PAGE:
Nordkapp: Now That’s Done, Let’s Get the Kettle On! Four Wheeled Nomad

Kannesteinen Rock


By  Four Wheeled Nomad: Words by Lisa Morris, images by Jason Spafford

 

There is nothing more criminal than waste, and there’s nothing worse than wasting time. With that at the forefront, Norway was about to be wrapped up in reaching our trip’s first official milestone: Nordkapp: the North Cape of our ‘Cape to Cape’ expedition on The Mega Transect. But not before spending a calming night at Kannesteinen Rock. The sea has been beating against this lump of rock for thousands of years, shaping it into the mushroom-like appearance it bestows today. It was utterly sublime, one of the most ravishing rocks I’ve ever seen.

 

iKamper Skycamp


En route and northbound, there’s nothing that soothes me more than watching birds, but I wouldn’t call myself an obsessive twitcher. Unlike Jason’s skills in bird identification, mine are nothing to write home about – but standing at elevation in Lofoten with the binoculars to witness these incredible creatures swoop and glide above us or peck their way across the fjord-serrated shoreline is one of the most rewarding ways I know to experience the natural world.

 

Reindeer


At the place we saw hundreds of seabirds going about their business, I huffed and puffed up to the cliff face like an old train. After settling down on a spot bearing a good vantage point, a four-year-old German boy turns to his dad, cocks his head and asks emphatically, “Papa, so what do the birds like to do here?”  



Nordkapp


Admittedly, the last 500 miles northbound to Nordkapp were a mixed bag of what mostly felt like killing Norwegian Krone on diesel for the sake of a photograph. Tempered at least when we retracted all thoughts of regret once we descended on the country’s Wuthering Heights, bleak roads to the top. Hurrah, some drama in the skies at last!…be careful what you wish for. Norway, it seemed, had one last hand to play before she’d let us leave.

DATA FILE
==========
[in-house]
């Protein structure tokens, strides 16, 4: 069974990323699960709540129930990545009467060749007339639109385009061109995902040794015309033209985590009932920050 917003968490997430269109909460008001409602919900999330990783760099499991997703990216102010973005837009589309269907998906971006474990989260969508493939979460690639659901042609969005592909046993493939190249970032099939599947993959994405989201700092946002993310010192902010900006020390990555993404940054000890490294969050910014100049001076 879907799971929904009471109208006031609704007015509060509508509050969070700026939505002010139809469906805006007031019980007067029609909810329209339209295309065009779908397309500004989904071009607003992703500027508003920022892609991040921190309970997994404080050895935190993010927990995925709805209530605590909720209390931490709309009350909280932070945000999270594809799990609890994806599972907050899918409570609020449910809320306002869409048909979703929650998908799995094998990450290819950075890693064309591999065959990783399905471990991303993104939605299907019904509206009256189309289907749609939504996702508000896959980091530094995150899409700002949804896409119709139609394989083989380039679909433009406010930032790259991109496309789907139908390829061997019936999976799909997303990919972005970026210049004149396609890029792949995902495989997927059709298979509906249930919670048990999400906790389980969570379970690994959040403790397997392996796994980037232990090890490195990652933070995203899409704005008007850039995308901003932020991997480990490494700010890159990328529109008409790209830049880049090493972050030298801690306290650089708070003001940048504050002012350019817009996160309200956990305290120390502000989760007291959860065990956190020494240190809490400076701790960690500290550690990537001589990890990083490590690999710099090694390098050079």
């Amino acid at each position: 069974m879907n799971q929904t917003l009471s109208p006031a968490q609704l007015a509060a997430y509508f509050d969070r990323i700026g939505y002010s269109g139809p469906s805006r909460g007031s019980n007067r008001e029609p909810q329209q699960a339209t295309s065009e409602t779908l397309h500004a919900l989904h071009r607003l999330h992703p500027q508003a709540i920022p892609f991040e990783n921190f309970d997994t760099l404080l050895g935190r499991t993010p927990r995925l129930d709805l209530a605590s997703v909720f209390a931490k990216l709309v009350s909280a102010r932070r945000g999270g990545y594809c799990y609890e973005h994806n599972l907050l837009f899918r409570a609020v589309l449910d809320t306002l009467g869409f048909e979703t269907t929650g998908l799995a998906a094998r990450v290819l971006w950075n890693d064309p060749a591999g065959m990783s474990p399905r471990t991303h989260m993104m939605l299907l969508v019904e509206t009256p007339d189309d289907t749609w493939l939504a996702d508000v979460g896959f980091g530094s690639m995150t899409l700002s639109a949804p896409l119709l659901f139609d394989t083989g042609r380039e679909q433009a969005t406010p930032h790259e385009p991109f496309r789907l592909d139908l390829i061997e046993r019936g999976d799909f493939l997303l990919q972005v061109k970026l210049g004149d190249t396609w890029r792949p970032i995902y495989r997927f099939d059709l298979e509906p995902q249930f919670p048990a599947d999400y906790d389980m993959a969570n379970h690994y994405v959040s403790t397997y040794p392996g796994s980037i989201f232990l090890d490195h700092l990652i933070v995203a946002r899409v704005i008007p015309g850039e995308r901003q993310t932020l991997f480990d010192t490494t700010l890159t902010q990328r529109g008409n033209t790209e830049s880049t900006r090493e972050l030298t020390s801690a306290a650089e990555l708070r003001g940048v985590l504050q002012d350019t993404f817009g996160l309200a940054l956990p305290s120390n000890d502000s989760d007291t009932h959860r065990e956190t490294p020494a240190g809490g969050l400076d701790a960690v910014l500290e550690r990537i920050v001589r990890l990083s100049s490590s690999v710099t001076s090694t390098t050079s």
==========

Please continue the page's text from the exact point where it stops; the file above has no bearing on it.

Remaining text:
A heavy drizzle was set to stay for the long haul, it’d mean a night hunkered down in the double cab, which coupled with the gusting winds, dictated battening down the hatches. Why risk our home – the rooftop tent faring hopelessly in wind-force gales? A landscape of blind-wrapped fog engulfed our surroundings, swallowing us whole. It was gone midnight when the Krone-laden kiosk closed – demanding a $65 entrance fee to lay eyes on Nordkapp’s globe. At no-charge, out we emerged in the wee hours of cloaked darkness.

 


Raindrops bounced angrily off my umbrella as if they were trying to punch through the fabric. Taking the phone snap in my mind’s eye, I registered the prospect as wishing to catalogue the trip as much as for posterity. In reality, it involved pinning our location and activating the GPS to pick our way over the flat but obscured few hundred yards to the globe, so bad was the fog. When you’re on unfamiliar terrain, it’s just sensible to take directions.

 


Comical really, sleep drunk and getting almost lost during what should have entailed making a quick beeline to a landmark that’s impossible to miss. Utterly adrift, the North Cape had seemed so close, yet we were clawing through a thick fog in who knows which direction. Laughter rolled leisurely out of my mouth, like the great banks of mist that spilled opaquely over the landscape.

 


Not exactly a momentous occasion when the globe emerged at Nordkapp but neither was it totally anti-climatic. Jason just stood there brewing like a coffeepot. I distinctly recall him betraying no sadness when it came to parting from the place. High winds prevailed, driving rain lashed down, cobwebs more than the mind blown. A low-voltage moment akin to, ‘Oh good, now that’s done let’s make a sharp exit and put the kettle on’. fourwheelednomad  


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